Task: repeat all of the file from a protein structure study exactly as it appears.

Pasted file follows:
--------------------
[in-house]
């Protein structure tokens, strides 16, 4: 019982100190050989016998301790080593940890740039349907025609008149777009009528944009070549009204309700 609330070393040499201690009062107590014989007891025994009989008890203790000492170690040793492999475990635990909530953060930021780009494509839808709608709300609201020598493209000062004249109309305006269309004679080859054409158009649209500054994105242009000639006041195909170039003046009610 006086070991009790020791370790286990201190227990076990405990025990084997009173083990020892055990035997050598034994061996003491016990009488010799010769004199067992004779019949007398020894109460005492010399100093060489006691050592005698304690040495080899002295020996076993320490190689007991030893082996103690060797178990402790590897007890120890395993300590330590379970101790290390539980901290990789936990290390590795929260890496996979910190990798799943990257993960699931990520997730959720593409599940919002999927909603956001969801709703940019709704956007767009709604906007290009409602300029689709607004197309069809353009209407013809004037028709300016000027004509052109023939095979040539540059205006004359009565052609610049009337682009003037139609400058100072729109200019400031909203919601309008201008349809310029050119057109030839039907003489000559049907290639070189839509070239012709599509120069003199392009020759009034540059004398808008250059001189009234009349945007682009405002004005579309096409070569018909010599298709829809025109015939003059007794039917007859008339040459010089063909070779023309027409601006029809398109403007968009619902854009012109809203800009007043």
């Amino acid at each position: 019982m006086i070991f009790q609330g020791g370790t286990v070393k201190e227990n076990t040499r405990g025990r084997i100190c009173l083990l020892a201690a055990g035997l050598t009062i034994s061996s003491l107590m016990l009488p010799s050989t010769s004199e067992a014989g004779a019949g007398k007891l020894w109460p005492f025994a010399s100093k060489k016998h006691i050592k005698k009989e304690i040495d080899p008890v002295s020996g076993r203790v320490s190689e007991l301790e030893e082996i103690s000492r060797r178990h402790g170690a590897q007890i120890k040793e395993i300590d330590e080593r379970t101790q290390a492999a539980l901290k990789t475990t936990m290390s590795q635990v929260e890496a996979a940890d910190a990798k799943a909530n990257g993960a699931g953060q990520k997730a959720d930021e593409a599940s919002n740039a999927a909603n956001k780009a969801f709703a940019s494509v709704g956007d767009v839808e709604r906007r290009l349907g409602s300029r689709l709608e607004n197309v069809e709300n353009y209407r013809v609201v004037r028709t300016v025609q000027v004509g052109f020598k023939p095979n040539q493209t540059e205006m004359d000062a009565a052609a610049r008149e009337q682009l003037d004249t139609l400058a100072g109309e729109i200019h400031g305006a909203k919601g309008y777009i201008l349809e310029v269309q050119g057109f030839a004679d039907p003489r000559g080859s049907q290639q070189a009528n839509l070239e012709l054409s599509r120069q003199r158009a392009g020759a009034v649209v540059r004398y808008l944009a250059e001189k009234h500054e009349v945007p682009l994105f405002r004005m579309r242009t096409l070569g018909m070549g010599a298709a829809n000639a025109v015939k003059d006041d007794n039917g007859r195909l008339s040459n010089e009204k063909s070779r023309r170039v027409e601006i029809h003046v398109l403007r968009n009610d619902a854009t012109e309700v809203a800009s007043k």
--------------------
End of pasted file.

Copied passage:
[in-house]
């Protein structure tokens, strides 16, 4: 019982100190050989016998301790080593940890740039349907025609008149777009009528944009070549009204309700 609330070393040499201690009062107590014989007891025994009989008890203790000492170690040793492999475990635990909530953060930021780009494509839808709608709300609201020598493209000062004249109309305006269309004679080859054409158009649209500054994105242009000639006041195909170039003046009610 006086070991009790020791370790286990201190227990076990405990025990084997009173083990020892055990035997050598034994061996003491016990009488010799010769004199067992004779019949007398020894109460005492010399100093060489006691050592005698304690040495080899002295020996076993320490190689007991030893082996103690060797178990402790590897007890120890395993300590330590379970101790290390539980901290990789936990290390590795929260890496996979910190990798799943990257993960699931990520997730959720593409599940919002999927909603956001969801709703940019709704956007767009709604906007290009409602300029689709607004197309069809353009209407013809004037028709300016000027004509052109023939095979040539540059205006004359009565052609610049009337682009003037139609400058100072729109200019400031909203919601309008201008349809310029050119057109030839039907003489000559049907290639070189839509070239012709599509120069003199392009020759009034540059004398808008250059001189009234009349945007682009405002004005579309096409070569018909010599298709829809025109015939003059007794039917007859008339040459010089063909070779023309027409601006029809398109403007968009619902854009012109809203800009007043």
């Amino acid at each position: 019982m006086i070991f009790q609330g020791g370790t286990v070393k201190e227990n076990t040499r405990g025990r084997i100190c009173l083990l020892a201690a055990g035997l050598t009062i034994s061996s003491l107590m016990l009488p010799s050989t010769s004199e067992a014989g004779a019949g007398k007891l020894w109460p005492f025994a010399s100093k060489k016998h006691i050592k005698k009989e304690i040495d080899p008890v002295s020996g076993r203790v320490s190689e007991l301790e030893e082996i103690s000492r060797r178990h402790g170690a590897q007890i120890k040793e395993i300590d330590e080593r379970t101790q290390a492999a539980l901290k990789t475990t936990m290390s590795q635990v929260e890496a996979a940890d910190a990798k799943a909530n990257g993960a699931g953060q990520k997730a959720d930021e593409a599940s919002n740039a999927a909603n956001k780009a969801f709703a940019s494509v709704g956007d767009v839808e709604r906007r290009l349907g409602s300029r689709l709608e607004n197309v069809e709300n353009y209407r013809v609201v004037r028709t300016v025609q000027v004509g052109f020598k023939p095979n040539q493209t540059e205006m004359d000062a009565a052609a610049r008149e009337q682009l003037d004249t139609l400058a100072g109309e729109i200019h400031g305006a909203k919601g309008y777009i201008l349809e310029v269309q050119g057109f030839a004679d039907p003489r000559g080859s049907q290639q070189a009528n839509l070239e012709l054409s599509r120069q003199r158009a392009g020759a009034v649209v540059r004398y808008l944009a250059e001189k009234h500054e009349v945007p682009l994105f405002r004005m579309r242009t096409l070569g018909m070549g010599a298709a829809n000639a025109v015939k003059d006041d007794n039917g007859r195909l008339s040459n010089e009204k063909s070779r023309r170039v027409e601006i029809h003046v398109l403007r968009n009610d619902a854009t012109e309700v809203a800009s007043k």